hipsters

Yelp's Word Map means never having to dine with hipsters again

July 2, 2013 at 11:33 AM ET

Yelp's Word Map service visualizes the Internet review and rating service's social data into a handy map that now tells you things like where the hipster population is densest in New York City.
Yelp
Yelp's Word Map service visualizes the Internet review and rating service's social data into a handy map that now tells you things like where the hipster population is densest in New York City.

Feel like going out to eat, but want to avoid overpriced craft beer and ironic Civil War-era facial hair at any cost?

Back in the day, all you could rely on to escape swarms of insufferable hipsters was word-of-mouth or the basic intuition required to glean some sociological data from extensive Yelp reviews of yet another dive bar refashioned from an old auto shop in Brooklyn.

Now, thanks to Yelp's new data visualizing "Word Map" platform, the popular Internet review and rating service can map entire regions of a city like New York based on the density of particular keywords.

Currently the website doesn't let you input your own search terms, instead offering a list of (presumably) the most popular keywords for a particular region. In New York City, for instance, the Word Map distinguishes between "yuppie," "hipster," and "frat" turf — all of which, incidentally, converge on the East Village and Alphabet City. (Now there's an explosive combination for a Saturday night.)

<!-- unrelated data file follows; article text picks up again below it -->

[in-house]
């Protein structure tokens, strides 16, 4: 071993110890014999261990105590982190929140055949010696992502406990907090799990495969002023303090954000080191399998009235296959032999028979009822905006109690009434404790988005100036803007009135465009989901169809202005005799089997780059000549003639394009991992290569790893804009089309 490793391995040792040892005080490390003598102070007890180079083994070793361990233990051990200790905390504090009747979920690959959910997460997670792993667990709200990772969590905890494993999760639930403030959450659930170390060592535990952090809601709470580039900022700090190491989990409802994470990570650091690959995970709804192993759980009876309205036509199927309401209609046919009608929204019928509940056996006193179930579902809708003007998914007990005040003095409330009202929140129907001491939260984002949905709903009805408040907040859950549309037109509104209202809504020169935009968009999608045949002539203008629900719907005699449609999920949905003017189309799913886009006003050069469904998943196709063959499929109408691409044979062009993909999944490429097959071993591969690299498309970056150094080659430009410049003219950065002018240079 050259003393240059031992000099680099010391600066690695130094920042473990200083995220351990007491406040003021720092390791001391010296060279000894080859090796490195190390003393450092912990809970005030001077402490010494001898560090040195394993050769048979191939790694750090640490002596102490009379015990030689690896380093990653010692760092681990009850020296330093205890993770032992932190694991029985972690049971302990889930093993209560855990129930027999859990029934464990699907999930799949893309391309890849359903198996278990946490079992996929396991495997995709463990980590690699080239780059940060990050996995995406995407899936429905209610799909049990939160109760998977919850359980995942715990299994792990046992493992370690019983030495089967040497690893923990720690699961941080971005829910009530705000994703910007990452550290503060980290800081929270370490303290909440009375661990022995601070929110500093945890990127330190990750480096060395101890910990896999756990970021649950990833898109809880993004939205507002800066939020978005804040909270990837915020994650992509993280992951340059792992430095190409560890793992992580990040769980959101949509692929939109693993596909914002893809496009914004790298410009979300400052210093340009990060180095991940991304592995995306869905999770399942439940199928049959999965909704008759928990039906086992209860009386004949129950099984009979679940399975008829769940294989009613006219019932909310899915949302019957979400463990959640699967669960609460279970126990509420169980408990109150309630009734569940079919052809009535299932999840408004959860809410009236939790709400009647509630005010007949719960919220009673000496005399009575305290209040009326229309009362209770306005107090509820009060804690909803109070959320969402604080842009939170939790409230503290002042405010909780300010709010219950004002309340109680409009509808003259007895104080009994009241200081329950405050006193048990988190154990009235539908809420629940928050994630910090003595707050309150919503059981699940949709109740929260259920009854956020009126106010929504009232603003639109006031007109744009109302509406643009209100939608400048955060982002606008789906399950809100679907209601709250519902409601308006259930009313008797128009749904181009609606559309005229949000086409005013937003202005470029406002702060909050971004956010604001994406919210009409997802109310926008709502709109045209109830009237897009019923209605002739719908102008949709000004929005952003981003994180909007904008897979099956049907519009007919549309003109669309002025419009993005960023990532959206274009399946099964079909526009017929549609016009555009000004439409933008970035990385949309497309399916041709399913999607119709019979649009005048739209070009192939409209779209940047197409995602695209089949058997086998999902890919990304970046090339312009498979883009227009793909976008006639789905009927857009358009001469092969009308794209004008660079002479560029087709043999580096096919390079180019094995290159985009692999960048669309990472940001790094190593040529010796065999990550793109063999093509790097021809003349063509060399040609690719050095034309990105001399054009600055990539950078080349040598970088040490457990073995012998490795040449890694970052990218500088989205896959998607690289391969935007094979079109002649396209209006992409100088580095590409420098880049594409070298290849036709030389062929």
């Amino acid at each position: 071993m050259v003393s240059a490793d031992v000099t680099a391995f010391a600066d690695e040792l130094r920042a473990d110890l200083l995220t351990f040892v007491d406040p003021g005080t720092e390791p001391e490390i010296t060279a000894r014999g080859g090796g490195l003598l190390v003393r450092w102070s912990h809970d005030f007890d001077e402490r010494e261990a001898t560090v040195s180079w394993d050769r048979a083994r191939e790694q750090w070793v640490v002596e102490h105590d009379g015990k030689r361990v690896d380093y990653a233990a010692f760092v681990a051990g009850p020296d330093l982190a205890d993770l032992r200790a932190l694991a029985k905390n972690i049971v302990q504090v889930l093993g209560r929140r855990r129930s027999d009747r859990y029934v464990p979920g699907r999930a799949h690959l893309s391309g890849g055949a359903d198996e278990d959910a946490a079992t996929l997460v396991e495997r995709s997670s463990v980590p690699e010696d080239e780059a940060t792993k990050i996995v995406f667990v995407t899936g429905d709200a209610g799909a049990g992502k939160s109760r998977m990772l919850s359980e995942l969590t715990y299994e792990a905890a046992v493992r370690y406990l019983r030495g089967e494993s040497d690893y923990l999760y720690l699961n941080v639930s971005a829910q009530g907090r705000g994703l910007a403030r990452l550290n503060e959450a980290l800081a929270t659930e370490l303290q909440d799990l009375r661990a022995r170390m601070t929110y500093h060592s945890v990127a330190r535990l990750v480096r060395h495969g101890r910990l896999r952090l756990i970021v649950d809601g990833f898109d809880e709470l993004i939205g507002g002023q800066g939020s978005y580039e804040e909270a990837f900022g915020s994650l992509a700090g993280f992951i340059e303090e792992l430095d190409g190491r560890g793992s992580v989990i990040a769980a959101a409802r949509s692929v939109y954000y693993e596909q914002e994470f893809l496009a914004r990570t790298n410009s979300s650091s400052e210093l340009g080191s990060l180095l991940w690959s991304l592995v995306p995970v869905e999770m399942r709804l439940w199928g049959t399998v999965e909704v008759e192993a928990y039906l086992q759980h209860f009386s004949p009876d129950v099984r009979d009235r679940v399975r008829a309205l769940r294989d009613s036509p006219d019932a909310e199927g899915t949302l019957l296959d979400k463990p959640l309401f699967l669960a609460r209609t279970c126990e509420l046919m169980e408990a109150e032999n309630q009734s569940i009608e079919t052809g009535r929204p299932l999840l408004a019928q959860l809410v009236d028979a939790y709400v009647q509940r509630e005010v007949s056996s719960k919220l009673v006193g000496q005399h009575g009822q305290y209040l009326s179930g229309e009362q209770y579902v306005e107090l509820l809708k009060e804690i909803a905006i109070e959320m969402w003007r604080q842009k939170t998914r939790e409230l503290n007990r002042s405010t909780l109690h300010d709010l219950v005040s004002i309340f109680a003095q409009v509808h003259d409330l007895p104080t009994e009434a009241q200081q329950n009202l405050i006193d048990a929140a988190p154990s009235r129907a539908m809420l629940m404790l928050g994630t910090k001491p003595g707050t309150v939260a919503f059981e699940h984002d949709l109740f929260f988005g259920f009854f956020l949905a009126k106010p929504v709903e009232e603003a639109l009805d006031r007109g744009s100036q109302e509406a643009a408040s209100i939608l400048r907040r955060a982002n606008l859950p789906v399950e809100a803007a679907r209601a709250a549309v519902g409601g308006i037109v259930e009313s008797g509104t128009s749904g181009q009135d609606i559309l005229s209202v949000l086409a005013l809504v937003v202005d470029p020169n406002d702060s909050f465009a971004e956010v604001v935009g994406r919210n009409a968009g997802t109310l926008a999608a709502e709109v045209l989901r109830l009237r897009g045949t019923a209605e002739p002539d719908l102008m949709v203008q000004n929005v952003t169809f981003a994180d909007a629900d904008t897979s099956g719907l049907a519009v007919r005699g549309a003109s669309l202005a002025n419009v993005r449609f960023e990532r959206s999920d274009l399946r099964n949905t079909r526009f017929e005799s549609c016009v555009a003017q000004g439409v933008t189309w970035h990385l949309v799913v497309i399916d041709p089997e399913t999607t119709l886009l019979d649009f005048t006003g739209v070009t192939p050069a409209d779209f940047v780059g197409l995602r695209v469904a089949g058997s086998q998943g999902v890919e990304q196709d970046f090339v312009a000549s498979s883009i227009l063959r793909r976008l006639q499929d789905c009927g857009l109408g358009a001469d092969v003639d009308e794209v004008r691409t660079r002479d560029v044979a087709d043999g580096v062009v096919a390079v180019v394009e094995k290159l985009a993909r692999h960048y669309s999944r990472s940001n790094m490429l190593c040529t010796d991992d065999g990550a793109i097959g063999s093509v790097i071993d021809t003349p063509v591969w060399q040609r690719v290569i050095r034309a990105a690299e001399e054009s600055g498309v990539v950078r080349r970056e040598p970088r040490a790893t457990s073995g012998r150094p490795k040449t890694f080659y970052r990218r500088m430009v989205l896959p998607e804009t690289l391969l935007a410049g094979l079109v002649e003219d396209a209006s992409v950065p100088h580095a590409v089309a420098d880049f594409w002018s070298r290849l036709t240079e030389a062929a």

Surprisingly, there's less of an overlap between "hipster" and the two main keywords you'd assume would be on the top of their food pyramid — "bacon" and "pbr." While hipster spots are densest in the impossibly cool cultural mecca that is Williamsburg, Brooklyn, it only overlaps with the pork product and independent beer label in, once again, the Lower East Side. No wonder everyone wants to live there!

Have some fun with the Yelp Word Map here.

Yannick LeJacq is a contributing writer for NBC News who has also covered technology and games for Kill Screen, The Wall Street Journal and The Atlantic. You can follow him on Twitter at @YannickLeJacq and reach him by email at: ylejacq@gmail.com.

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